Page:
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Court of Protection rules on deprivation of liberty case

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In a judgment this month, the Court of Protection (CoP) dismissed suggestions that the authorities had wrongly deprived a disabled man of his “freedom of movement”.

The CoP had been asked to consider the case of a 35-year-old man, who is living with a range of conditions, including cerebral palsy, autism and learning disabilities.

The individual, whose name was not made public, has been living in a flat since 2006, assisted by carers provided by North Yorkshire County Council and the local NHS trust.

Five years ago, the local authority had applied for a formal declaration that the man lacked the mental capacity to make decisions regarding his welfare. They argued that in the circumstances limiting the man’s movement, effectively confining him to the flat, could be justified.

While this arrangement was agreed on an interim basis, an official solicitor eventually raised concerns and argued that the current situation breached the man’s rights under the European Convention on Human Rights (which enshrines the right to liberty in law.)

Initially a District Judge agreed with the argument and refused to renew the deprivation of liberty order.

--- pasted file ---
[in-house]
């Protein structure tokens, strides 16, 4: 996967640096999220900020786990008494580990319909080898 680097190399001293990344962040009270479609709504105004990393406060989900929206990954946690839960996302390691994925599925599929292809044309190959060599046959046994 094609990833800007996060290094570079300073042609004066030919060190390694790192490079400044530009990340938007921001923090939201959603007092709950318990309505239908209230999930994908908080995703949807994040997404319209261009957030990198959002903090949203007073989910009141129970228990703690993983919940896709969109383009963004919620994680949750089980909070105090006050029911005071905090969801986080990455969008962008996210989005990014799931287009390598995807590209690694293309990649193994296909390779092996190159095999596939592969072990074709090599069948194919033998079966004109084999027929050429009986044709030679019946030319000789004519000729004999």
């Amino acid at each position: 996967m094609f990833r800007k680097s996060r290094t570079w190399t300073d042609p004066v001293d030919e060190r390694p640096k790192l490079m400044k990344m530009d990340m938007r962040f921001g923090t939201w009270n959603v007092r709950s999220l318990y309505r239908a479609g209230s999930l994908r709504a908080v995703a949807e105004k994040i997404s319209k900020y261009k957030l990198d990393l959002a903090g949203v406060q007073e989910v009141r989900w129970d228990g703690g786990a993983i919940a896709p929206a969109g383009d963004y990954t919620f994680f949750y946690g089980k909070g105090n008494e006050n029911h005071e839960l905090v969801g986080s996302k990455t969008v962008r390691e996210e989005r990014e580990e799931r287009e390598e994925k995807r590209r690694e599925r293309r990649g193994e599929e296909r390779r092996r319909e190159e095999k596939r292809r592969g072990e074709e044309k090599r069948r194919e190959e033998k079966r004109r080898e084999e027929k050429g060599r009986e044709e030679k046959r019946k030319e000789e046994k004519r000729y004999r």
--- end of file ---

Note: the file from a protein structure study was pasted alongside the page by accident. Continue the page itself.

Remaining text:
However, both the council and NHS trust chose to appeal against this ruling and the case was re-examined by the Court of Protection.

Mr Justice Cobb decided that the previous hearing had not taken into consideration the fact that the man’s flat had been specially adapted to meet his needs.

“Neither [the individual’s] property, nor the manner in which his care package was delivered was so unsuitable as to be unlawful,” he said.

As a result, the deprivation of liberty was reauthorized.

At Lester Morrill, our specialist Court of Protection solicitors are experienced in working with vulnerable individuals and their families, friends and care teams to ensure the best possible outcome. We currently manage cases involving private clients, solicitors, local authorities, referrals from the court and case managers. We also advise on matters relating to health and welfare, receiving referrals from family members and advocates. Please contact our team for further information.

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